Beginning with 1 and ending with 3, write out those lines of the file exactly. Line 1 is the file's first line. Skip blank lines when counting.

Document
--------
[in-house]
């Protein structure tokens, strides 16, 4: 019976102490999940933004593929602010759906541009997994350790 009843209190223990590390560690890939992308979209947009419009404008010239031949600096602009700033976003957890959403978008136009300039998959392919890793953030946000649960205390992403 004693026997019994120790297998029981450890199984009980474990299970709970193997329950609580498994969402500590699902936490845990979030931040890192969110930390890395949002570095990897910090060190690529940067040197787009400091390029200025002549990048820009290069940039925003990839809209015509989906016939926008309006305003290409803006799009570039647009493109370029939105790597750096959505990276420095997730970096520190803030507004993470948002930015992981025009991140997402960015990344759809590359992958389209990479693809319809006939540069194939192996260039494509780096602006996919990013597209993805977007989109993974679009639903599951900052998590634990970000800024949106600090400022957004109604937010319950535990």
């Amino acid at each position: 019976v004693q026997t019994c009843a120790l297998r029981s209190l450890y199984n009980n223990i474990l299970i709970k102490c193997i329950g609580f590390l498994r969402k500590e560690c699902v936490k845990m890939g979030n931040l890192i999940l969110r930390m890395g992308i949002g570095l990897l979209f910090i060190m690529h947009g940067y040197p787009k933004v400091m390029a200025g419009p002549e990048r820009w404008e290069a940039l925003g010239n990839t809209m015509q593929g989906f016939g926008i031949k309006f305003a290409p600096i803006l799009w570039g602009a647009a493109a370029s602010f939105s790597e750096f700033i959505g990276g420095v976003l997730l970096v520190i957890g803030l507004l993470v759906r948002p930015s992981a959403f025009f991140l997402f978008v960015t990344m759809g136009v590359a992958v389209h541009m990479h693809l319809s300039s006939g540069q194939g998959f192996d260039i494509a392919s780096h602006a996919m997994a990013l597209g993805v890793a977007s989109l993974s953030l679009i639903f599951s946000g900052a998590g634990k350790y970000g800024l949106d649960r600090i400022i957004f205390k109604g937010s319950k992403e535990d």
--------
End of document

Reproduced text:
[in-house]
């Protein structure tokens, strides 16, 4: 019976102490999940933004593929602010759906541009997994350790 009843209190223990590390560690890939992308979209947009419009404008010239031949600096602009700033976003957890959403978008136009300039998959392919890793953030946000649960205390992403 004693026997019994120790297998029981450890199984009980474990299970709970193997329950609580498994969402500590699902936490845990979030931040890192969110930390890395949002570095990897910090060190690529940067040197787009400091390029200025002549990048820009290069940039925003990839809209015509989906016939926008309006305003290409803006799009570039647009493109370029939105790597750096959505990276420095997730970096520190803030507004993470948002930015992981025009991140997402960015990344759809590359992958389209990479693809319809006939540069194939192996260039494509780096602006996919990013597209993805977007989109993974679009639903599951900052998590634990970000800024949106600090400022957004109604937010319950535990």
């Amino acid at each position: 019976v004693q026997t019994c009843a120790l297998r029981s209190l450890y199984n009980n223990i474990l299970i709970k102490c193997i329950g609580f590390l498994r969402k500590e560690c699902v936490k845990m890939g979030n931040l890192i999940l969110r930390m890395g992308i949002g570095l990897l979209f910090i060190m690529h947009g940067y040197p787009k933004v400091m390029a200025g419009p002549e990048r820009w404008e290069a940039l925003g010239n990839t809209m015509q593929g989906f016939g926008i031949k309006f305003a290409p600096i803006l799009w570039g602009a647009a493109a370029s602010f939105s790597e750096f700033i959505g990276g420095v976003l997730l970096v520190i957890g803030l507004l993470v759906r948002p930015s992981a959403f025009f991140l997402f978008v960015t990344m759809g136009v590359a992958v389209h541009m990479h693809l319809s300039s006939g540069q194939g998959f192996d260039i494509a392919s780096h602006a996919m997994a990013l597209g993805v890793a977007s989109l993974s953030l679009i639903f599951s946000g900052a998590g634990k350790y970000g800024l949106d649960r600090i400022i957004f205390k109604g937010s319950k992403e535990d």